MAN ARRESTED FOR GUITAR THEFT, MULTIPLE TJ MAXX THEFTS

Police arrested a 45-year-old man for a theft from the TJ Maxx at 620 Sixth Avenue that took place earlier this year. Police said that on February 21 around 5:30 p.m., the suspect and two other people who haven’t been arrested entered the store and proceeded to use an unknown object to break open a glass case that contained purses and other items. The suspects then began to grab the items inside the case and put them in a bag before leaving without paying for the items. The suspect was arrested inside the 13th precinct on Sunday, March 8 at 11:45 a.m. and was charged with grand larceny.

Police said that the suspect also took a Givenchi purse from the store on February 11 around 7:15 p.m.

The suspect, along with two other men who weren’t arrested, also reportedly stole from the Guitar Center at 25 West 14th Street on February 12 around 2 p.m. Police said that while the man who was arrested distracted a store employee, the two other suspects grabbed a Taylor custom 12-string guitar with brown wood and ocean vine inlay.

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Opinion: Coming to our census

By former Assemblymember Steven Sanders

I must confess I do not much like filling our surveys or answering questionnaires. We all have busy lives with much to do and a lot to think about. However, the census material that is being sent out to every household this very week is very significant information to open and to read, and then to respond to the simple 10 questions. This is of critical importance to every New Yorker in particular. The stakes are very high for our city and state.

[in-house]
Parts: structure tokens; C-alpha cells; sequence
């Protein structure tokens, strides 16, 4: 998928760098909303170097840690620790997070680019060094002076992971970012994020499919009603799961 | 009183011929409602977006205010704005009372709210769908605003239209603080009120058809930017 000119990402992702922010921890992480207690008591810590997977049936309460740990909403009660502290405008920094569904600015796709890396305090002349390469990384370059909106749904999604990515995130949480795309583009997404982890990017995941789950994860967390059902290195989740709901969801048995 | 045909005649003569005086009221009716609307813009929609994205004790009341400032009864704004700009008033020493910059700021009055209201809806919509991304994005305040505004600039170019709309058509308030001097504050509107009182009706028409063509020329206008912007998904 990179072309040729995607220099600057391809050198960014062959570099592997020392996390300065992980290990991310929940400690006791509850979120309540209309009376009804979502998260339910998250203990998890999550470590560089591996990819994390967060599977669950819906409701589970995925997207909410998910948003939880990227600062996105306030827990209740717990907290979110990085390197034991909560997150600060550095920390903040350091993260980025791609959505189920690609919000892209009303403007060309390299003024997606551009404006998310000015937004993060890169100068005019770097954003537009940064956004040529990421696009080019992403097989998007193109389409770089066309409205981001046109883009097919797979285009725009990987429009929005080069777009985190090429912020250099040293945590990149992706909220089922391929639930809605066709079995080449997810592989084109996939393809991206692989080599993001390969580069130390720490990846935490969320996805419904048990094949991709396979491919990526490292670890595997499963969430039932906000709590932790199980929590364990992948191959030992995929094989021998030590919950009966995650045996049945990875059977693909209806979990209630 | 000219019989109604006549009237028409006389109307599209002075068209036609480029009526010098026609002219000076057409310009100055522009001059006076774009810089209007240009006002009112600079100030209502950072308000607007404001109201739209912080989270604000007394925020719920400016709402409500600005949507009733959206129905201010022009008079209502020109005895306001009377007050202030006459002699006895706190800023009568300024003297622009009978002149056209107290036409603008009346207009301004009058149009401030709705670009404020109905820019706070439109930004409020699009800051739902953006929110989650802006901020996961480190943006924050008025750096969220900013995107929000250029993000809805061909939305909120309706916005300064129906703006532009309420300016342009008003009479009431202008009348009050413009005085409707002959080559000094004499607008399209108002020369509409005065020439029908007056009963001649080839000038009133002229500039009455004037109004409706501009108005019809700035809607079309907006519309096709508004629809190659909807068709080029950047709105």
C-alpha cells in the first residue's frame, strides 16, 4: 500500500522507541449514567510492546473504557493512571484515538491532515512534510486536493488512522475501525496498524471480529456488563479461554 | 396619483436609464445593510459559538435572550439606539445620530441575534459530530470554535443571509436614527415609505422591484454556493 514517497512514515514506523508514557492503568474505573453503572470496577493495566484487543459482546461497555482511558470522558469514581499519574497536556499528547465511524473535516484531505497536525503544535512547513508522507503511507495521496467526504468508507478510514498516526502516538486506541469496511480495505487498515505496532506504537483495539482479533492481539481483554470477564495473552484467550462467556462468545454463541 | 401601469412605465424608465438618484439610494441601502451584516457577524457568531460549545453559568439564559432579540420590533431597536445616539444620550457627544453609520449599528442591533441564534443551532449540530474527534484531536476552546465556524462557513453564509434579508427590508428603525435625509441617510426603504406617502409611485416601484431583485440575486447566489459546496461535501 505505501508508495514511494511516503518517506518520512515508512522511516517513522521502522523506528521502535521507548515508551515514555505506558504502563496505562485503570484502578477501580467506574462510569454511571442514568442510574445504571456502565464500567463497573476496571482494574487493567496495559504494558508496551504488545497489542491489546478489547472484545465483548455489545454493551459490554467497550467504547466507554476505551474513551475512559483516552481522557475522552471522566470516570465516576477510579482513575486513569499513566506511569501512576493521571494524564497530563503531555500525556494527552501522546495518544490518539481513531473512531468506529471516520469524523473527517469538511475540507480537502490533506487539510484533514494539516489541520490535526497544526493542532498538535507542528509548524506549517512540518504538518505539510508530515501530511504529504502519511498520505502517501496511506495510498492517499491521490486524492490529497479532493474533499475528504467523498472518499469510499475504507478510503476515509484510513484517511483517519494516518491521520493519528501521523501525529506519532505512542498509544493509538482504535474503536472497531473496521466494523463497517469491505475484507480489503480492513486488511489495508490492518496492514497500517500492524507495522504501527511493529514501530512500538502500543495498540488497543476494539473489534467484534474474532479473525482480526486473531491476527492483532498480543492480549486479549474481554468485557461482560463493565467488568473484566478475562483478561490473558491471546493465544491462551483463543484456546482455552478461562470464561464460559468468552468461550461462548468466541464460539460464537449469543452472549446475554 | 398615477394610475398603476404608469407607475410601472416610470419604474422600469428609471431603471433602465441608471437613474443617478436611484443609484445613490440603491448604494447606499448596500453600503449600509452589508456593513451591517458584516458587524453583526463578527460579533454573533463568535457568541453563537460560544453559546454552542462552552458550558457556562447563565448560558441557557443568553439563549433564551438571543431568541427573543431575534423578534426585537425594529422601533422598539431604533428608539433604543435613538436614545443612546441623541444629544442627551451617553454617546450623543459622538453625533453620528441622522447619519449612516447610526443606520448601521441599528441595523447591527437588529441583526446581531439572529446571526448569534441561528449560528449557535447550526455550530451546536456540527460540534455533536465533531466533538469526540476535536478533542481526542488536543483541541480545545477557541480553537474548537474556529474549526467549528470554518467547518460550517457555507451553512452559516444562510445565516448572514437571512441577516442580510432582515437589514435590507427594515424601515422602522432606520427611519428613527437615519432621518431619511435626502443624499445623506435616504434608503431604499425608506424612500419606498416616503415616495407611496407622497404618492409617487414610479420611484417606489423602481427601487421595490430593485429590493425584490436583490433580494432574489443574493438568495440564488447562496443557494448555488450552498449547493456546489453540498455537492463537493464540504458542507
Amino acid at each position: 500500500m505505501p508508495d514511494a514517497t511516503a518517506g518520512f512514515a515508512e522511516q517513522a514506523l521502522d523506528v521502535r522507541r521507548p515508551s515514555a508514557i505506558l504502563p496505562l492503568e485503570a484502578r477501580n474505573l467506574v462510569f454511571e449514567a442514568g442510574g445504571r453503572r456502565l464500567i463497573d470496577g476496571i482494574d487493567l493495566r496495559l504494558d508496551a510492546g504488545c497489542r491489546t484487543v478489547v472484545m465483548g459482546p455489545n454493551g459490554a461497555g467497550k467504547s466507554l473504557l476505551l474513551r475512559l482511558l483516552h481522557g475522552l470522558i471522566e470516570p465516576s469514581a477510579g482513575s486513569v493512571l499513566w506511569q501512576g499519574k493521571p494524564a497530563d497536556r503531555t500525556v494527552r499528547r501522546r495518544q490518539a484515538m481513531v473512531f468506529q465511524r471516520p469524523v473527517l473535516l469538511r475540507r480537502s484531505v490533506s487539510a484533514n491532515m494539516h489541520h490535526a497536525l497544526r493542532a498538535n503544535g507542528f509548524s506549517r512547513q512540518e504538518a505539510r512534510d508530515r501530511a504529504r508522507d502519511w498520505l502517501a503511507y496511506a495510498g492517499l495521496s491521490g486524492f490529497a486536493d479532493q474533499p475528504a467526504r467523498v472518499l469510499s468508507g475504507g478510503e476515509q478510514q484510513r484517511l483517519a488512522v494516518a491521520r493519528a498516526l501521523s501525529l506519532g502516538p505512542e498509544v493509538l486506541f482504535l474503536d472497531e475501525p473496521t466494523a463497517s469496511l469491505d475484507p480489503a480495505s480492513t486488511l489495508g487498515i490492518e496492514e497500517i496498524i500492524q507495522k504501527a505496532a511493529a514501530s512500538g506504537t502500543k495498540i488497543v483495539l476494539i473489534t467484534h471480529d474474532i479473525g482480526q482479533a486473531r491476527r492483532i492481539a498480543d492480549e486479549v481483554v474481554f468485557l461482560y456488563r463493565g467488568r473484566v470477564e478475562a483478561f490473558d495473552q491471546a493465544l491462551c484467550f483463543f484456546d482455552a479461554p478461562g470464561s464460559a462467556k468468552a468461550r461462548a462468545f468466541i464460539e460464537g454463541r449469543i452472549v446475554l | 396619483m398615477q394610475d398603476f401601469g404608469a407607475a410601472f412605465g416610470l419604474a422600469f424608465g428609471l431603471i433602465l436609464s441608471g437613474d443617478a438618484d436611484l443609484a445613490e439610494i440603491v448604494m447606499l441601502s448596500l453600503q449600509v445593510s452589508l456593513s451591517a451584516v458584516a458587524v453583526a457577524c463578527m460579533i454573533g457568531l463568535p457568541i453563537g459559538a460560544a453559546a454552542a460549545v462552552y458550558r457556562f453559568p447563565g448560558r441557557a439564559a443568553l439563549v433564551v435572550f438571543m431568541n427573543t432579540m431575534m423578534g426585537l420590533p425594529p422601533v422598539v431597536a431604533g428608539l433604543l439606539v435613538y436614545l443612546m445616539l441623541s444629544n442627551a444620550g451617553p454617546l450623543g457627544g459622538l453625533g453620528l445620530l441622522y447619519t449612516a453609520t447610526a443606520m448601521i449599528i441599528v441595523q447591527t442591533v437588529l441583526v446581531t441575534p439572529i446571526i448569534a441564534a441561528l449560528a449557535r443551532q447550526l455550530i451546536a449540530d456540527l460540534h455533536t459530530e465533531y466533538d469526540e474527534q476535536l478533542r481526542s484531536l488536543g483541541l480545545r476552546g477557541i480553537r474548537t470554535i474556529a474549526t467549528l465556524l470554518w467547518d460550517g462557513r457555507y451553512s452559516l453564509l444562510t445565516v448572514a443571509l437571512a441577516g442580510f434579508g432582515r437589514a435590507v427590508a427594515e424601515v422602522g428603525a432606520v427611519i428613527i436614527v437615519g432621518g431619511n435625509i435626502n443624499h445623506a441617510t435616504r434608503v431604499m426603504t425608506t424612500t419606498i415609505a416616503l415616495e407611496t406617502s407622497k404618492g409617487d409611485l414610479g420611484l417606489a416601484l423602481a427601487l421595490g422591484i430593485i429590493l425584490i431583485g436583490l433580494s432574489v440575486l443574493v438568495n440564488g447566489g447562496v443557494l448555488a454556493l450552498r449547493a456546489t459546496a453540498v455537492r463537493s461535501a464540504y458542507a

Every 10 years, the United States Constitution requires a tabulation of the total population of the nation, state by state, and community by community. The numbers that are yielded are not just interesting data, they are the basis for how much federal resources and political representation this state will receive relative to the rest of the nation. Ten years ago, we failed.

In 2010, only about 62% of all New Yorkers responded to the census questions. That compares unfavorably to the 76% response rate in the rest of the nation. That failure to respond has likely led to an undercount of persons living in New York State. The undercount has cost the State billions of dollars each year. A lower recorded population also impacts the number of Congressional seats that New York State is assigned and our strength in the Electoral College, which selects the President of the United States.